The black-and-white film flickers as a wealthy young woman, sitting on a bench in a garden, bats her eyes at the gardener’s son she is not allowed to marry. In her self-portrait, an artist wears masculine clothes against a bleak urban backdrop, dark eyes meeting the viewer’s gaze from the shadow of a broad-brimmed riding hat. An anarchist writes to a German physician, “I have been familiar with your great work on sex psychology for a number of years. I have admired the brave struggle you have made for the rights of people who can not find sex expression in what is commonly called the ‘normal way.’ ”
These cultural artifacts—B.P. Schulberg’s Maytime, Romaine Brooks’ self-portrait, and Emma Goldman’s letter, among many others—have one important thing in common: until this January, they were locked behind the iron bars of restrictive copyrights. 2019 marked the expiration of the Sonny Bono Copyright Term Extension Act, which kept media made in 1923 from entering the public domain in the United States until now.
On 25 January, revelers celebrated this year’s windfall for the commons at the San Francisco headquarters of the Internet Archive (the nonprofit digital library hosting millions of free books, music, and other resources). The Wikimedia Foundation joined in, hosting a booth called “How Well Do You Know the Public Domain?” The celebratory event, titled “The Grand Re-Opening of the Public Domain,” featured 1920s-themed musical performances, food, and even attire.
In our content-saturated times, it might seem odd to be so excited about more free media. But the speakers at “Grand Re-Opening” pointed out that this is about more than all the movies, books, paintings, and other cultural artifacts that are now publicly available. Duke University law professor James Boyle, co-founder of the Center for the Study of the Public Domain, argued that Congress’s decision to extend the term of copyright “was a sweeping restriction of speech”—speech like all the creative work that could have existed if only work from 1923 had come into the public domain earlier. “Take it from Disney,” said Jennifer Jenkins, director of the Center of the Study of the Public Domain. “They’ve made one or two movies inspired by work in the public domain.” (The Three Musketeers, Mulan, and A Christmas Carol, to name a few.)
We may never know what television adaptations, remixes, collages, or other forms of art reliant on borrowed elements could have been. Waiting for copyrights to expire is a race against the inevitable degradation wrought by time—and usually, it’s a race we lose. Duke lecturer Michael Wolfe stated in his talk that around 70% of material from 1923 is lost because of once-common practices like destroying unprofitable media to eschew storage costs, re-recording over old tapes, and plain old rot.
Luckily, there are people and organizations advocating every day for the public domain. Harvard professor Lawrence Lessig discussed political challenges and said, “We must fight, and fight, and fight again, because we are on the right side of history,” closing his speech to a standing ovation. Creative Commons CEO Ryan Merkley asked the audience to shift focus from individual achievement to collective power—like the kind of power that continues to build Wikipedia.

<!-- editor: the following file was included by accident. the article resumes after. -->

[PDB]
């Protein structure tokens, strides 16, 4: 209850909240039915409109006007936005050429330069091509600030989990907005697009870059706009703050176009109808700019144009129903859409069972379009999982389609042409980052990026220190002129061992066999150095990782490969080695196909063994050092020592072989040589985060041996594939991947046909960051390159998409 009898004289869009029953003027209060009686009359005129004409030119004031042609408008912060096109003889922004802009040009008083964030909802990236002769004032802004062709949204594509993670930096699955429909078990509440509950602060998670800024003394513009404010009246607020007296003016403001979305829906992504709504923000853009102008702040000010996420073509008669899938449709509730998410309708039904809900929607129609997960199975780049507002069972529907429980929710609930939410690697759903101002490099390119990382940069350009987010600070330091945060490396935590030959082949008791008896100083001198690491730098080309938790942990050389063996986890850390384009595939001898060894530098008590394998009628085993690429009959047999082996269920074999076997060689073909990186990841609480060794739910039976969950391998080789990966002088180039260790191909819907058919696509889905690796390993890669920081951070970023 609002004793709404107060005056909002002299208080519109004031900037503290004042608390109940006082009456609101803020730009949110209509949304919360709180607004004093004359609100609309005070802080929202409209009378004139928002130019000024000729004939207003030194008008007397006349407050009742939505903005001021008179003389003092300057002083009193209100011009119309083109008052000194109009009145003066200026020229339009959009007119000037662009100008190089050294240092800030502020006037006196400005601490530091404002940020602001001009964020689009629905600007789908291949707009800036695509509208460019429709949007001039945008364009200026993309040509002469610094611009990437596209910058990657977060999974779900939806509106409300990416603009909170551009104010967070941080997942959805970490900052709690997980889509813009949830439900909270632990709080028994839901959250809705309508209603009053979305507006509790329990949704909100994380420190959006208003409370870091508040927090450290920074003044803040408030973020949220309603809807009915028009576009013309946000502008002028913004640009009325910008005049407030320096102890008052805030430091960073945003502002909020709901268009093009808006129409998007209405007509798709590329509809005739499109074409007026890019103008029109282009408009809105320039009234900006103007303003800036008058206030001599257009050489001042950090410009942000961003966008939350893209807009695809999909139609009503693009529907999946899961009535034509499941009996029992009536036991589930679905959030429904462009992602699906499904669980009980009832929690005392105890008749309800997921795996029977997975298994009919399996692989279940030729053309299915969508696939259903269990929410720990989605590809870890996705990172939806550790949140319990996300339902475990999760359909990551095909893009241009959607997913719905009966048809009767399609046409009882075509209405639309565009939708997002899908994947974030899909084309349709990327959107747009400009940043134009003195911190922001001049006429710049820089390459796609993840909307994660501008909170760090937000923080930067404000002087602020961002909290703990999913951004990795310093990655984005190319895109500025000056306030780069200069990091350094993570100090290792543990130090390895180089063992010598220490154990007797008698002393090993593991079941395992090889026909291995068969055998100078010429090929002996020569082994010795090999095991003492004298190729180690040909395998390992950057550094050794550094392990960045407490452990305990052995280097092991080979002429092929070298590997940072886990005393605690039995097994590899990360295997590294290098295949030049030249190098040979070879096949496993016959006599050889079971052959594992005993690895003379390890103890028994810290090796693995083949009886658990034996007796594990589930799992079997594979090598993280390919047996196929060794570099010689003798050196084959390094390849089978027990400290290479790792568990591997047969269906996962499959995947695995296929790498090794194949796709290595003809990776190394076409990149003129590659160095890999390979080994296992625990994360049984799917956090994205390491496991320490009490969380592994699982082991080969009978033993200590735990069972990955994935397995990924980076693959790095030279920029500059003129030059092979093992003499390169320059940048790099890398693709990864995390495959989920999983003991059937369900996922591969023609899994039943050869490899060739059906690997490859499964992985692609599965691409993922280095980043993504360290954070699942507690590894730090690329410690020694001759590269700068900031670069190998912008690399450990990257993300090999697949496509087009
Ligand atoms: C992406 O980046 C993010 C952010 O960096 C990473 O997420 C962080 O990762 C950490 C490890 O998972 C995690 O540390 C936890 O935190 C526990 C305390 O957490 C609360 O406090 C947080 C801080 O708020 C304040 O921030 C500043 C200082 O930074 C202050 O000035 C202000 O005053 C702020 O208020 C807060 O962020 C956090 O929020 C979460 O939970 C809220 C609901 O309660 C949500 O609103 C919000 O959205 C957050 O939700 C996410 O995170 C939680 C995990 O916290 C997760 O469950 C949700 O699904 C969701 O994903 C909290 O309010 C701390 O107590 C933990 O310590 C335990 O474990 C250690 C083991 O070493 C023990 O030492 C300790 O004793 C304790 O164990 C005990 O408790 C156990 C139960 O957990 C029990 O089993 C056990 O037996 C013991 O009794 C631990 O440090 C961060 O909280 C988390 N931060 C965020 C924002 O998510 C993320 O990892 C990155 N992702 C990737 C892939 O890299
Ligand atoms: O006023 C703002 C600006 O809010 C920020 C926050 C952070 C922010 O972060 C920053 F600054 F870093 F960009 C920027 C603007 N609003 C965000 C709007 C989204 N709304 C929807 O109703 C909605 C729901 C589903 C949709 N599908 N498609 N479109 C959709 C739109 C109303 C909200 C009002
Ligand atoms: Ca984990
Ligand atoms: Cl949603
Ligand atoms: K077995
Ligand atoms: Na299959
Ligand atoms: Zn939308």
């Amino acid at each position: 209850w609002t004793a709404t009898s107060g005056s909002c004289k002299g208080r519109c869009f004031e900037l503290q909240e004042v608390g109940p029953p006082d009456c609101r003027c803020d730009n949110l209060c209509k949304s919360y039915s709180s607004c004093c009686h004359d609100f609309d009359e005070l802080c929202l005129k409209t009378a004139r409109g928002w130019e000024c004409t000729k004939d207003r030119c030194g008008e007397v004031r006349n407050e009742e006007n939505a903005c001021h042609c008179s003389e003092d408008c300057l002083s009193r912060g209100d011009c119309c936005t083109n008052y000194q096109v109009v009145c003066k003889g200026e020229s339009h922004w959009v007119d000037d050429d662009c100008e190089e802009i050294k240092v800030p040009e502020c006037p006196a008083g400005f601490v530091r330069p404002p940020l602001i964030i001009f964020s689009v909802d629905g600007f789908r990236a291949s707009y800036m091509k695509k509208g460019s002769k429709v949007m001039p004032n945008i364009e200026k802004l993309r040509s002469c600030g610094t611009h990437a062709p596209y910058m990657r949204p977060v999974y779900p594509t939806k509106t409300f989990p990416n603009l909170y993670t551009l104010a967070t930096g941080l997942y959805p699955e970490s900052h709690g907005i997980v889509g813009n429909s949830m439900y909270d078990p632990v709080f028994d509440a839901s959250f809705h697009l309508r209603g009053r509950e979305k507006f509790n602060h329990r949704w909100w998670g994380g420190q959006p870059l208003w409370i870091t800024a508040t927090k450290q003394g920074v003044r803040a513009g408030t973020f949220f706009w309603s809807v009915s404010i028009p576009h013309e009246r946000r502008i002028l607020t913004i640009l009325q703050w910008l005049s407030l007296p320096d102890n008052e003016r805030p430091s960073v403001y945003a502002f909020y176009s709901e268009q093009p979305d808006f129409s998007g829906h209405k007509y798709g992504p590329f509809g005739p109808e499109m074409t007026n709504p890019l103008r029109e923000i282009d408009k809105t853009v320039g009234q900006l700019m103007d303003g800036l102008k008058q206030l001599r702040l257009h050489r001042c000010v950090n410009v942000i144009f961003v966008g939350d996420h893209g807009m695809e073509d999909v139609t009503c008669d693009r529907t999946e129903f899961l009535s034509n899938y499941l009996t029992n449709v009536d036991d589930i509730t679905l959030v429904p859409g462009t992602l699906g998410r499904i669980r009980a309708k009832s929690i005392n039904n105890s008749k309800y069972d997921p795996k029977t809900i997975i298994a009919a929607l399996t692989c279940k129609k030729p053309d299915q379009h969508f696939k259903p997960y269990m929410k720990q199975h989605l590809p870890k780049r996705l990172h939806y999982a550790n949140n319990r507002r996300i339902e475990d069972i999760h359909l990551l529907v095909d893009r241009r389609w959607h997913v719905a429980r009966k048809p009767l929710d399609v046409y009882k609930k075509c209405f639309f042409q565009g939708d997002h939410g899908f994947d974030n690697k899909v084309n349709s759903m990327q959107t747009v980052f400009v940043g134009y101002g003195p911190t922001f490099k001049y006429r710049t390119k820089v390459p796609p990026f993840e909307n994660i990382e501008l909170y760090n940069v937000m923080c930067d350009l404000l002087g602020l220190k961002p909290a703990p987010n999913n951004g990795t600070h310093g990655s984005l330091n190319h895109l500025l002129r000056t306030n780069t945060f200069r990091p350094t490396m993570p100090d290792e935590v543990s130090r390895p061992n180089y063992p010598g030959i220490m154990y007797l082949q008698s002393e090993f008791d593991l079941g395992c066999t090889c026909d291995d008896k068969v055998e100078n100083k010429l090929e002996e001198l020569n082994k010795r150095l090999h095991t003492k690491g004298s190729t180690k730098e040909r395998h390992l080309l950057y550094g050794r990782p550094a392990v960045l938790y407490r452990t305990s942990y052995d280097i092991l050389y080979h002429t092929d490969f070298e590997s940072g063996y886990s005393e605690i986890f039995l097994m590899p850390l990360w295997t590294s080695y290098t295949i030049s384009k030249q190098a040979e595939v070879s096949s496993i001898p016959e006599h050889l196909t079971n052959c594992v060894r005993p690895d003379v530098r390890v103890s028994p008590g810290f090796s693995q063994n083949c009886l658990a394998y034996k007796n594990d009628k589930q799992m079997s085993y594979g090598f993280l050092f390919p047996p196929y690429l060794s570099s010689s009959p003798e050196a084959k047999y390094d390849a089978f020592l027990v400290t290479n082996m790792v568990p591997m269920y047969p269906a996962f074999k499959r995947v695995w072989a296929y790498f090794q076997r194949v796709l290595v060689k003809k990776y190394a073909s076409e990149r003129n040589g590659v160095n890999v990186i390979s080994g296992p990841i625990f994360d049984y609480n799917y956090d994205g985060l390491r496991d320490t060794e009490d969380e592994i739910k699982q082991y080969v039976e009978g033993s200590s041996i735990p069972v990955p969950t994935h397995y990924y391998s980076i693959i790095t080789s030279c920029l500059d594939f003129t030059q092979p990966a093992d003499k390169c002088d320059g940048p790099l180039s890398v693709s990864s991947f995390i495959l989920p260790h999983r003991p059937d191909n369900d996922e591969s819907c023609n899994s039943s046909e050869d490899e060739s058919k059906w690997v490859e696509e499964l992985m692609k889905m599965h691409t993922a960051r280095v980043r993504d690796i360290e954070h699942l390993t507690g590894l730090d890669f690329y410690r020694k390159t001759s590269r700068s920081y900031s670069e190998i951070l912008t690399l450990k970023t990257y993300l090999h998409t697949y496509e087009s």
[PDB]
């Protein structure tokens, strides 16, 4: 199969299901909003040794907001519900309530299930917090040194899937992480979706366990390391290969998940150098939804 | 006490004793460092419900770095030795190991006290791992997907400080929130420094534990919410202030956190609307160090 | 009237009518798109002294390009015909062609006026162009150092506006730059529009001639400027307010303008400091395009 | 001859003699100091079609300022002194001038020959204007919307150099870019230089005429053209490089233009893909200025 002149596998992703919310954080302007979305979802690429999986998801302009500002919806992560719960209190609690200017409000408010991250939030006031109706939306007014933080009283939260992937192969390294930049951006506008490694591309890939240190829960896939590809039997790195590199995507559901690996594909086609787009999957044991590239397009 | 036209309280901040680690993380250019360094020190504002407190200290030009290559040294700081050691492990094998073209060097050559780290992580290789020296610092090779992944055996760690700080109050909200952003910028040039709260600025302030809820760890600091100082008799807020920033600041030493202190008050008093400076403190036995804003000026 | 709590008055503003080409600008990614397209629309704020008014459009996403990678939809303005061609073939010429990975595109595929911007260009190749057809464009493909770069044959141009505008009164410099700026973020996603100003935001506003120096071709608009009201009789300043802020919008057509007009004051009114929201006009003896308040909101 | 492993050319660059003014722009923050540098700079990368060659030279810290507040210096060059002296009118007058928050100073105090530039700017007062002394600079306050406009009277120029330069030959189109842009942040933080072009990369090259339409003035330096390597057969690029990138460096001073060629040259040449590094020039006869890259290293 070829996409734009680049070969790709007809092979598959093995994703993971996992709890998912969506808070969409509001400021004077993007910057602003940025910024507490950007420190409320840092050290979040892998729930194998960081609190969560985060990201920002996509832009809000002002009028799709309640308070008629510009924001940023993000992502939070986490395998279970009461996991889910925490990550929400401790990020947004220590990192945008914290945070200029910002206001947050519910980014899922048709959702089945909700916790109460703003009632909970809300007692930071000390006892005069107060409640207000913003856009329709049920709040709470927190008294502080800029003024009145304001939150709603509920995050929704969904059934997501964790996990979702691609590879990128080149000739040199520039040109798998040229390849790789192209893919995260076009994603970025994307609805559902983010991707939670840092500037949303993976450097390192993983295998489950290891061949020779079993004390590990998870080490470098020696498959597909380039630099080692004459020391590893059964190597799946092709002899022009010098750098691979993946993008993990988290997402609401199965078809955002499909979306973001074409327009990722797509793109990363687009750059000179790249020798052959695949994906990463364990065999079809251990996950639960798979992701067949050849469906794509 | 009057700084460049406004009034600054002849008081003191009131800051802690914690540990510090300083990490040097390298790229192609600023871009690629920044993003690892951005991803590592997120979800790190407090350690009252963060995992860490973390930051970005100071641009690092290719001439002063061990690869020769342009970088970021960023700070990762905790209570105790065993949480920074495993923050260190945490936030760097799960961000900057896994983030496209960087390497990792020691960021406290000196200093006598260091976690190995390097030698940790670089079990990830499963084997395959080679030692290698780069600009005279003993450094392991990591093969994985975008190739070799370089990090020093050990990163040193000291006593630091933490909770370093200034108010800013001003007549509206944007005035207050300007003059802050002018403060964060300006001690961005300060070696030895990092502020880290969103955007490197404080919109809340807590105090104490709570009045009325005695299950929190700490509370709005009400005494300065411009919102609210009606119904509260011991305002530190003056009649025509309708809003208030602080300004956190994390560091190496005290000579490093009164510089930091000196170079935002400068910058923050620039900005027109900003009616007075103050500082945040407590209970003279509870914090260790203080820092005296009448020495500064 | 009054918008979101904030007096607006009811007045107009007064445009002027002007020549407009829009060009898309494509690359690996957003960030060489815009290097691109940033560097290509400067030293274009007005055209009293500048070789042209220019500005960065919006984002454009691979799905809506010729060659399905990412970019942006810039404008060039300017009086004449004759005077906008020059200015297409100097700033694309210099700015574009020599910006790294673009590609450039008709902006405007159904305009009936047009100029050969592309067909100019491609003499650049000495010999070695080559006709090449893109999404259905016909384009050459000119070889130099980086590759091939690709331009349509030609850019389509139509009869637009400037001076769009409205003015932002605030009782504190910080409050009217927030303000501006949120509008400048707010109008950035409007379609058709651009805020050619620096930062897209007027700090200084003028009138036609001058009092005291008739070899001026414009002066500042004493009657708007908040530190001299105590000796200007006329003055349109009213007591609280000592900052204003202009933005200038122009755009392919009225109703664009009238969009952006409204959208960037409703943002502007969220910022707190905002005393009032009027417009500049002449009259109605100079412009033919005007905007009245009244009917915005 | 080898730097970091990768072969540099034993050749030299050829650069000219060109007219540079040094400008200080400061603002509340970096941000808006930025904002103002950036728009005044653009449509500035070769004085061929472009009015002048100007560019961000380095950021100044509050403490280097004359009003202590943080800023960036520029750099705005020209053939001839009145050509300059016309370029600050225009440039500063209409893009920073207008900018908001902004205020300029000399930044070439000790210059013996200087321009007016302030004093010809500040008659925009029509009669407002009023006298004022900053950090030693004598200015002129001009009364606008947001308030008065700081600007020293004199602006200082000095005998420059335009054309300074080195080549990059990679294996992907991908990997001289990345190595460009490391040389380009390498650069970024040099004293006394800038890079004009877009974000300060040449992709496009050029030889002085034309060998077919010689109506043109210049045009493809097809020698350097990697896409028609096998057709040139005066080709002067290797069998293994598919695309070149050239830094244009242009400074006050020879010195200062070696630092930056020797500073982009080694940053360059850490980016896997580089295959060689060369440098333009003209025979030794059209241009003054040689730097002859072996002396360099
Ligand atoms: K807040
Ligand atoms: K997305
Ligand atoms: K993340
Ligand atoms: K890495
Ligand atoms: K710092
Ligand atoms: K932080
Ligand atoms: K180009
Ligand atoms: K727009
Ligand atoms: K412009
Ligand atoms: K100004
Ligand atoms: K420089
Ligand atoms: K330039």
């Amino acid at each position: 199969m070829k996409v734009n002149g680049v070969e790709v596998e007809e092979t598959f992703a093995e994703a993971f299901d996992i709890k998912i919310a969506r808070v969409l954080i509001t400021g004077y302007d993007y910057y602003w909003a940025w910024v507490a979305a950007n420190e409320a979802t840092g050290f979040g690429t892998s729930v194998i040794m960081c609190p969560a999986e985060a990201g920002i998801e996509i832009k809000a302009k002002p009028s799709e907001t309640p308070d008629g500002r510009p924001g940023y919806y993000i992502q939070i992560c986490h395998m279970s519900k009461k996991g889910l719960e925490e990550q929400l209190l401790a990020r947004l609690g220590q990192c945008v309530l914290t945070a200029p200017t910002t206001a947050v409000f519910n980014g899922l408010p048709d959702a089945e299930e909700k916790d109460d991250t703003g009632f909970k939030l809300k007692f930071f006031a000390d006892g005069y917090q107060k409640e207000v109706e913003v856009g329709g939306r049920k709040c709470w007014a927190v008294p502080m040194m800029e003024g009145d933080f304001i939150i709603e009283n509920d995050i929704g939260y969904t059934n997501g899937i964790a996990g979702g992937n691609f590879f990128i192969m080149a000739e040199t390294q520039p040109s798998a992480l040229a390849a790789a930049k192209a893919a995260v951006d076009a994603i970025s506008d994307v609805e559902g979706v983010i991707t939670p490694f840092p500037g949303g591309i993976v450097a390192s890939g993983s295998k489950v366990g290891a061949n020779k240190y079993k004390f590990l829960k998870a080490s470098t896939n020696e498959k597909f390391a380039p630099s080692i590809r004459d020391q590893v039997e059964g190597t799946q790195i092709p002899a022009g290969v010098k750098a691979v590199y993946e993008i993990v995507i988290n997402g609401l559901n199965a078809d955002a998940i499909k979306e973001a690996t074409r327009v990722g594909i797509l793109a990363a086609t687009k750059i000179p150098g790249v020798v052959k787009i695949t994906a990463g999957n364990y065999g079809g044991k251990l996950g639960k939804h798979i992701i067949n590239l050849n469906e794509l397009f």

Ben Vershbow, director of community programs at the Wikimedia Foundation, spoke onstage about the importance of the public domain and how it is defined around the world. “There is no singular, global, wholly seamless public domain,” he said. “There are many jurisdictional definitions, making a universal claim risky. I’m now grappling with how public domain functions in the international community of Wikimedia.” Local Wikimedia communities need a more straightforward process to determine if materials are available in their country’s public domain as well as globally, Vershbow said. “What should be the most frictionless part of our digital culture can sometimes be the most confusing to engage. We need to ask ourselves: what shared set of tools we need to build collectively to advance the public domain?”
You probably won’t see the grand re-opening of the public domain in cable news headlines or Instagram influencers’ stories. Some might view these resources newly available to the public as dusty artifacts, only interesting to professional archivists. But that’s an old way of looking at cultural knowledge, as dead on arrival: as if media stops generating, inspiring, and evolving the moment it hits a screen, canvas, or page. In truth, our past informs our present and our future; the works of decades past have the capacity to surprise and delight us. Just consider Paul Soulellis, a Rhode Island artist and educator who set up shop in the weeks leading up to the Grand Re-Opening as the Internet Archive’s Artist-in-Residence. Soulellis writes on the Internet Archive blog, “It’s crucial that we carefully examine our archives and search for lost voices, stories of failure, non-linear trajectories, and other non-conventional perspectives.” To that end, he compiled historical LGBTQ content from the public domain for the project QUEER.ARCHIVE.WORK/2, pulling together poems, stories, artwork, and letters to create a vivid illustration of queer life and love that resonates with modern viewers. Projects like these, and all the lively speeches and demos at the Internet Archive’s celebration, show that the wealth of media entering the public domain isn’t just an invitation to consume. It’s an invitation to create.
There’s a treasure trove of knowledge, lived experience, and art from over nine decades ago at your fingertips. What will you make?
Adora Svitak, Communications Fellow
This blog post has been edited to clarify that 1923-published media entered the public domain in the United States. Copyright laws around the world vary widely; see Wikimedia Commons’ copyright rules by territory for a mostly comprehensive overview.
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